Tag Archives: Occupied Wall Street Journal

Arun Gupta comments for The Atlantic on Occupying the ‘Wall Street Journal’

Occupying the ‘Wall Street Journal

By Susie Cagle

The protest movement is appropriating the names and logos of corporate-owned publications. Is it copyright infringement or satire?

Courtesy of Scott Johnson

excerpts:

“I think it is great how it became a meme so quickly,” says Arun Gupta, one of the founders of The Occupied Wall Street Journal. “Like many other aspects of Occupy Wall Street, this idea just spread rapidly across the country.” The Occupied Wall Street Journal, a project originally put together by Gupta and a collective of other Occupy Wall Street activists, raised more than $75,000 in a Kickstarter campaign.

“It’s direct action — another form of occupying,” says Gupta of the newspapers — physical protest objects, and historic artifacts. “They make the movement real in a way digital media never can.”

To Gupta’s knowledge, The Occupied Wall Street Journal hasn’t received any complaint — or praise — from the original Wall Street Journal. “In fact, all the media reports would actually say the WSJ declined to comment,” says Gupta.

[snip]

“This is why I say it’s political,” says Gupta. “Occupy Wall Street had such a huge kind of ideological and political presence that to go after them this way actually validates everything the movement is talking about: that the 1% is trying to use their power and wealth against the 99%.”

“Because they’re on such weak legal ground, to bring suit would come across as a case of bullying. They have nothing to gain from it,” says Gupta. “I think, though, when you get into other cities, people freak out when they’re being approached by lawyers with intimations of legal action.”

[snip]

The full article available online at:

http://www.theatlantic.com/national/archive/2012/02/occupying-the-wall-street-journal/252601/

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The Occupied Wall Street Journal: A Protest’s Ink-Stained Fingers (N.Y. Times)

Published on Monday, October 10, 2011 by The New York Times

by David Carr

At the Occupy Wall Street demonstration in Zuccotti Park, you’ll find all of the essentials of a state-of-the-art protest: drum circles, cheeky and plaintive handwritten signs, and, next to a thrumming generator, a hub of social media activity, including live streaming of the proceedings.The Occupied Wall Street Journal,”a four-page, full-color broadsheet newspaper, has gained surprising traction as a tool of protest at the Occupy Wall Street rallies in Manhattan.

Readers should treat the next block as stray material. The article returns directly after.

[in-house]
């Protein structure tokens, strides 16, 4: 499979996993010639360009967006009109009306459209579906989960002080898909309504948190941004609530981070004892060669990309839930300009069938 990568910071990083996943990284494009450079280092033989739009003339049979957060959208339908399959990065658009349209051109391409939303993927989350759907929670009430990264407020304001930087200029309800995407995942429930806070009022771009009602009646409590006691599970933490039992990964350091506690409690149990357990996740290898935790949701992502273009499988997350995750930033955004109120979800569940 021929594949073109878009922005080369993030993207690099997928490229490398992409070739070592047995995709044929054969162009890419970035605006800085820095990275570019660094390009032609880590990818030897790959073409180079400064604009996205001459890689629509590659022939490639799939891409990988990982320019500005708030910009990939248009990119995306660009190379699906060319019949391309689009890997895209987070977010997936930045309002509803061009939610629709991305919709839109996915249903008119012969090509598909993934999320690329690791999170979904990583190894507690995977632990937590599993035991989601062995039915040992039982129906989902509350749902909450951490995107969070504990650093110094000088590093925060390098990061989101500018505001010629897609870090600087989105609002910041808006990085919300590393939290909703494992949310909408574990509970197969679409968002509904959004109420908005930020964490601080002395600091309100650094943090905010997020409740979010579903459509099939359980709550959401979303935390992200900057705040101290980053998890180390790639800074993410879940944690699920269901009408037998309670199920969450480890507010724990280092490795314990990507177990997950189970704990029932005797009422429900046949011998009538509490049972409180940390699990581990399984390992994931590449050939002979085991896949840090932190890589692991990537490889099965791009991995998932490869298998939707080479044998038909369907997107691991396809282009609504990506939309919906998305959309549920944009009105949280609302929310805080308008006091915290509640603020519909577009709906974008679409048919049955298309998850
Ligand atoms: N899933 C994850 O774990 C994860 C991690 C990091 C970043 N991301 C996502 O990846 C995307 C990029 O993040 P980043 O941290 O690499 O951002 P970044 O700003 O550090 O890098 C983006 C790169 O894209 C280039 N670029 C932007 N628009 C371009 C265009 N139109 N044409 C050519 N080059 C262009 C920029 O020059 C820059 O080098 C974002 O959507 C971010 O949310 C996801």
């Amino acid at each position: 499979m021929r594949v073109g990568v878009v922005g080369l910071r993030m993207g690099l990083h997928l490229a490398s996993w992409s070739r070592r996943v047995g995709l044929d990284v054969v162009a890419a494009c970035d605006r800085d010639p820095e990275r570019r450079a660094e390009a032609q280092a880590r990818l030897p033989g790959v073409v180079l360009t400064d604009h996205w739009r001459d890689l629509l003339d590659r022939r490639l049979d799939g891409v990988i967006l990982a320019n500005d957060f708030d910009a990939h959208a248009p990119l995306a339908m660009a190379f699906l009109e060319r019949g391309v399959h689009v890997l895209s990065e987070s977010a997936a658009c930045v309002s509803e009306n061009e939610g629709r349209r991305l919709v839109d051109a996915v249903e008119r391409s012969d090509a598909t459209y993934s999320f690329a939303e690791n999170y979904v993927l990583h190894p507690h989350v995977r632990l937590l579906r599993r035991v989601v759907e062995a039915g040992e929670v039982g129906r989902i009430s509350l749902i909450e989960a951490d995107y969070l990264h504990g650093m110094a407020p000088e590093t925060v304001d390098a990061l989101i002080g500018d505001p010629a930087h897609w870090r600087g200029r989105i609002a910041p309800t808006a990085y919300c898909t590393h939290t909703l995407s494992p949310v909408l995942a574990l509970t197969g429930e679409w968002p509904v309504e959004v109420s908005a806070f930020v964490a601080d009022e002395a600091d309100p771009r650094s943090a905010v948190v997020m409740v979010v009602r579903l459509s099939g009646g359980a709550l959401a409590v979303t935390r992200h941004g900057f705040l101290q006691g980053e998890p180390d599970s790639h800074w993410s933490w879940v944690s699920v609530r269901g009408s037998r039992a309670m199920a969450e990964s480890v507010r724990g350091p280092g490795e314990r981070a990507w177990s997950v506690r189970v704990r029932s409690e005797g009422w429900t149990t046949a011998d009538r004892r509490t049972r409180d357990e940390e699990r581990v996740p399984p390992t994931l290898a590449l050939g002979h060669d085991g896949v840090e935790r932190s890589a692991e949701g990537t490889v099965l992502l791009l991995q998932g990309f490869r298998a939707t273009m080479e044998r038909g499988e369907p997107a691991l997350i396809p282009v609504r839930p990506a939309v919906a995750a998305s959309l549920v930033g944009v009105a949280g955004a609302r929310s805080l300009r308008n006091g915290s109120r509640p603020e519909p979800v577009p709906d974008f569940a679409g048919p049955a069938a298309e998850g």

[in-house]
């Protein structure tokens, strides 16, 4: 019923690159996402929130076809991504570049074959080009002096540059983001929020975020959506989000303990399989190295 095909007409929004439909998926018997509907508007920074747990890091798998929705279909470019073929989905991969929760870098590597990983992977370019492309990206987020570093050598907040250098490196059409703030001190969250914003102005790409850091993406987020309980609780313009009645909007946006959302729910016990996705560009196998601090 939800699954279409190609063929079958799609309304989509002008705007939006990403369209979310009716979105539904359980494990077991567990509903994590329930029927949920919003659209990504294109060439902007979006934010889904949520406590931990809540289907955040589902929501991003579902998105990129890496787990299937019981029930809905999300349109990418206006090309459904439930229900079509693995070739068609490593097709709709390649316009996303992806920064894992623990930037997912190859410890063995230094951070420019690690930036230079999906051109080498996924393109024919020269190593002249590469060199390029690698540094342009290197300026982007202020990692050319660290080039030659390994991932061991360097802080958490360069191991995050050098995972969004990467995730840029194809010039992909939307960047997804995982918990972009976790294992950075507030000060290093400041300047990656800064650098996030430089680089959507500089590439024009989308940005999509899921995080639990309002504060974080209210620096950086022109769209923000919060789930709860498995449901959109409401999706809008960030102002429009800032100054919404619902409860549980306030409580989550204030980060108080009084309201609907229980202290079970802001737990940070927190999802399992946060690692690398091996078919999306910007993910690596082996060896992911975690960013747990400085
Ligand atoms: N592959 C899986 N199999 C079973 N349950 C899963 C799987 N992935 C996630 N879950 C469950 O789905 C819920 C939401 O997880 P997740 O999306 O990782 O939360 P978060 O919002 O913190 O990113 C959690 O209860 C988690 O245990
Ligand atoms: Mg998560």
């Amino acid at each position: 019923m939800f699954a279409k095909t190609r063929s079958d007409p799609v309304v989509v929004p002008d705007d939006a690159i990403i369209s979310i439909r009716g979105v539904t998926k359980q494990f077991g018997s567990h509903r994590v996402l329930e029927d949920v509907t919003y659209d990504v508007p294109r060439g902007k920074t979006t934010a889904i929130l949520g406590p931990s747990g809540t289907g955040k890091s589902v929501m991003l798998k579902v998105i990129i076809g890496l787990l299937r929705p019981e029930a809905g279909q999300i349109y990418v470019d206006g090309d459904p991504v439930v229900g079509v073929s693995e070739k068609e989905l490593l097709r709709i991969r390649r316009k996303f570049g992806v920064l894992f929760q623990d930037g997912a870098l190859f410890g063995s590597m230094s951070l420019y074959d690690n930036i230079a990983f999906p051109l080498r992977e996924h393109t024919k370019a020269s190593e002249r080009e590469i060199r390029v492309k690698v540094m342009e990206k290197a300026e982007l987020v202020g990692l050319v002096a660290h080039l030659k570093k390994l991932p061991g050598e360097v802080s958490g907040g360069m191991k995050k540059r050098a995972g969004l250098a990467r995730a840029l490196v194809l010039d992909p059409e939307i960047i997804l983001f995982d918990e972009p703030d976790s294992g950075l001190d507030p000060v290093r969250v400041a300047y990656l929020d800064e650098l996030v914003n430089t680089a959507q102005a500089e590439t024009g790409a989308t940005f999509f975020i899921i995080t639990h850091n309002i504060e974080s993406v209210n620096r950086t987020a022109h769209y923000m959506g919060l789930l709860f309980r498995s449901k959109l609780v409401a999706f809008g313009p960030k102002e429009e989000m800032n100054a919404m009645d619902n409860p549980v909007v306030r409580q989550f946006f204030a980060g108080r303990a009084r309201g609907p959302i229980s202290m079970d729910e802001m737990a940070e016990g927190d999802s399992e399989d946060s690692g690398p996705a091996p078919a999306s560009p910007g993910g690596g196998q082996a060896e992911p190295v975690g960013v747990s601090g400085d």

But amid the accouterments of modern political action, you will also find, of all things, a broadsheet newspaper, The Occupied Wall Street Journal. It is not some tatty, hand-drawn piece of protest samizdat, but a professionally produced, four-color, four-page document of the demonstration, which began on Sept. 17.

“Get your newspaper, get your free Occupied Wall Street Journal!” shouted one barker. Getting something in the hands of your average New Yorker is a pretty tough sell, but The Occupied Wall Street Journal was eagerly received, even by the people who just came to gawk, in part because it answered the question of what all the hubbub was about.

Forgive an old newspaper hack a moment of sentimentality, but it is somehow reassuring that a newspaper still has traction in an environment preoccupied by social media. It makes sense when you think about it: newspapers convey a sense of place, of actually being there, that digital media can’t. When is the last time somebody handed you a Web site?

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“Wall Street vs. Main Street” chat (The New Yorker)

October 24, 2011

The Big Story: Wall Street vs. Main Street

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On Monday night, The New Yorkers editor, David Remnick, moderated a discussion on the Occupy Wall Street protests, featuring the staff writers John Cassidy and Jill Lepore, along with Arun Gupta (The Indypendent), Priscilla Grim (The Occupied Wall Street Journal), and former Governor Eliot Spitzer.

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